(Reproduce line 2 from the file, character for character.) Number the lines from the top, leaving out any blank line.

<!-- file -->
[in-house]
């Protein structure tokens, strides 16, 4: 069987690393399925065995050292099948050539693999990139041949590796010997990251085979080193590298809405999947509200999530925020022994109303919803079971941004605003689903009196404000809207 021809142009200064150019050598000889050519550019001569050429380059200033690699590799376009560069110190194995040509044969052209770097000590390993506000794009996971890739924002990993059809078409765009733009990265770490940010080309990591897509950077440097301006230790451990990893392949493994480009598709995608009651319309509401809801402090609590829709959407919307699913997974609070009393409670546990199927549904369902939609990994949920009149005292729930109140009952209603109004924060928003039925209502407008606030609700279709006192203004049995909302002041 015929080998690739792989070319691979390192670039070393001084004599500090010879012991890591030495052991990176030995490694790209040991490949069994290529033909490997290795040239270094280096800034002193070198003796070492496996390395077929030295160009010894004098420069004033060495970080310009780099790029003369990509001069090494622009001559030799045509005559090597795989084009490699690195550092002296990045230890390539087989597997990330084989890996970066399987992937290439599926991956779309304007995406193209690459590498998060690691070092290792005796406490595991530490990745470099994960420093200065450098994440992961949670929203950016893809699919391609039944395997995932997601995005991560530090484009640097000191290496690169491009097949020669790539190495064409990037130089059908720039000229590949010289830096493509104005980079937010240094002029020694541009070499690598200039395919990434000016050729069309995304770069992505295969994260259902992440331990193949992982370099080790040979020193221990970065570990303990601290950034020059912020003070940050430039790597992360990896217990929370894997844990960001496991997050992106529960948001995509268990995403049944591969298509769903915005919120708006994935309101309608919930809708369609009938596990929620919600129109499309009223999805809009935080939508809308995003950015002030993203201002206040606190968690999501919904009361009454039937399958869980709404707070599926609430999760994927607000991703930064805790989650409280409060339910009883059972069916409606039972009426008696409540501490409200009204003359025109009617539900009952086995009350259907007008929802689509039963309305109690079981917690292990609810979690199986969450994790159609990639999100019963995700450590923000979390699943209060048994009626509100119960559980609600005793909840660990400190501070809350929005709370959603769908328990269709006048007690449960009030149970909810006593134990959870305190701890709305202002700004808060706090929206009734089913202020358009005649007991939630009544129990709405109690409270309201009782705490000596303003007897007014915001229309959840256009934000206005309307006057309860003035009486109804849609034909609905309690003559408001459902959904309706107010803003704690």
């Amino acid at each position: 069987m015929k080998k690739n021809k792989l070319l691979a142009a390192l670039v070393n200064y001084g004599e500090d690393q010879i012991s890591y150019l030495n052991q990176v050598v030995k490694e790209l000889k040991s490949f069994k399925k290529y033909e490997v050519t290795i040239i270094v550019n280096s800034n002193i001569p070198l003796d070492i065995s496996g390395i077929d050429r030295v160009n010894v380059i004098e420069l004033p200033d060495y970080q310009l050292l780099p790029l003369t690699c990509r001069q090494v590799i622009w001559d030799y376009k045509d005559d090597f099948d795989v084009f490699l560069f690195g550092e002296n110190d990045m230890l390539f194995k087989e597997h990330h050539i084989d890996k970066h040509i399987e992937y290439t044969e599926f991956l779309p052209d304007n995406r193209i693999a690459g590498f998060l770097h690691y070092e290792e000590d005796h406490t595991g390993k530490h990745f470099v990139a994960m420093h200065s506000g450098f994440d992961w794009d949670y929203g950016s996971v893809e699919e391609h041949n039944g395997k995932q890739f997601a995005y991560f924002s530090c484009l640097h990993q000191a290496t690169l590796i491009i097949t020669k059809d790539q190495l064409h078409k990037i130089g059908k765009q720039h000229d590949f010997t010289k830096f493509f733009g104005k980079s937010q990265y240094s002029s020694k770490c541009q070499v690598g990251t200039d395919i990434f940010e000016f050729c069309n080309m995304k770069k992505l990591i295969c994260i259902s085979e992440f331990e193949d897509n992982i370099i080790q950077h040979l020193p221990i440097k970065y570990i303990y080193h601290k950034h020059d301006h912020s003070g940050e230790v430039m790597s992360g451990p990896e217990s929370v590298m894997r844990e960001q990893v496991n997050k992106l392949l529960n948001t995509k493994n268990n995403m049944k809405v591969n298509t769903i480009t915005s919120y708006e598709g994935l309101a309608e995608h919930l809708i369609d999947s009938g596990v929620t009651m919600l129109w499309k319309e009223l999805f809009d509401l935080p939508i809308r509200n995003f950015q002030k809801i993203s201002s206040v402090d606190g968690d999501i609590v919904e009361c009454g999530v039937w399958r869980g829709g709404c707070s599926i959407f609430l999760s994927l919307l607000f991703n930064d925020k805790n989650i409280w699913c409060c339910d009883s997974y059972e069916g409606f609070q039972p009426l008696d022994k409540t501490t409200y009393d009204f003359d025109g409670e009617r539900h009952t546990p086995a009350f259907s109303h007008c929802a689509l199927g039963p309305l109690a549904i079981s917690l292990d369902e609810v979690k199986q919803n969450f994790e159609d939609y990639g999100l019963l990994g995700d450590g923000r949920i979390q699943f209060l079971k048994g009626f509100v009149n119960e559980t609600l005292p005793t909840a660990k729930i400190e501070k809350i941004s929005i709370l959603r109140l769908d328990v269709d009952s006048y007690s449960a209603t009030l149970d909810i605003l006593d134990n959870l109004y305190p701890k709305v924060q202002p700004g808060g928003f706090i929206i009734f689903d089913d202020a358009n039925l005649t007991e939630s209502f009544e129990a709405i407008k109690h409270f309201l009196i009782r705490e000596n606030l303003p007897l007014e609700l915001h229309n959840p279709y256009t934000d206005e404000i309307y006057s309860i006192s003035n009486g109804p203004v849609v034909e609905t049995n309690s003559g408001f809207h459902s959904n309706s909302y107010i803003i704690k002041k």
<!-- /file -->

């Protein structure tokens, strides 16, 4: 069987690393399925065995050292099948050539693999990139041949590796010997990251085979080193590298809405999947509200999530925020022994109303919803079971941004605003689903009196404000809207 021809142009200064150019050598000889050519550019001569050429380059200033690699590799376009560069110190194995040509044969052209770097000590390993506000794009996971890739924002990993059809078409765009733009990265770490940010080309990591897509950077440097301006230790451990990893392949493994480009598709995608009651319309509401809801402090609590829709959407919307699913997974609070009393409670546990199927549904369902939609990994949920009149005292729930109140009952209603109004924060928003039925209502407008606030609700279709006192203004049995909302002041 015929080998690739792989070319691979390192670039070393001084004599500090010879012991890591030495052991990176030995490694790209040991490949069994290529033909490997290795040239270094280096800034002193070198003796070492496996390395077929030295160009010894004098420069004033060495970080310009780099790029003369990509001069090494622009001559030799045509005559090597795989084009490699690195550092002296990045230890390539087989597997990330084989890996970066399987992937290439599926991956779309304007995406193209690459590498998060690691070092290792005796406490595991530490990745470099994960420093200065450098994440992961949670929203950016893809699919391609039944395997995932997601995005991560530090484009640097000191290496690169491009097949020669790539190495064409990037130089059908720039000229590949010289830096493509104005980079937010240094002029020694541009070499690598200039395919990434000016050729069309995304770069992505295969994260259902992440331990193949992982370099080790040979020193221990970065570990303990601290950034020059912020003070940050430039790597992360990896217990929370894997844990960001496991997050992106529960948001995509268990995403049944591969298509769903915005919120708006994935309101309608919930809708369609009938596990929620919600129109499309009223999805809009935080939508809308995003950015002030993203201002206040606190968690999501919904009361009454039937399958869980709404707070599926609430999760994927607000991703930064805790989650409280409060339910009883059972069916409606039972009426008696409540501490409200009204003359025109009617539900009952086995009350259907007008929802689509039963309305109690079981917690292990609810979690199986969450994790159609990639999100019963995700450590923000979390699943209060048994009626509100119960559980609600005793909840660990400190501070809350929005709370959603769908328990269709006048007690449960009030149970909810006593134990959870305190701890709305202002700004808060706090929206009734089913202020358009005649007991939630009544129990709405109690409270309201009782705490000596303003007897007014915001229309959840256009934000206005309307006057309860003035009486109804849609034909609905309690003559408001459902959904309706107010803003704690």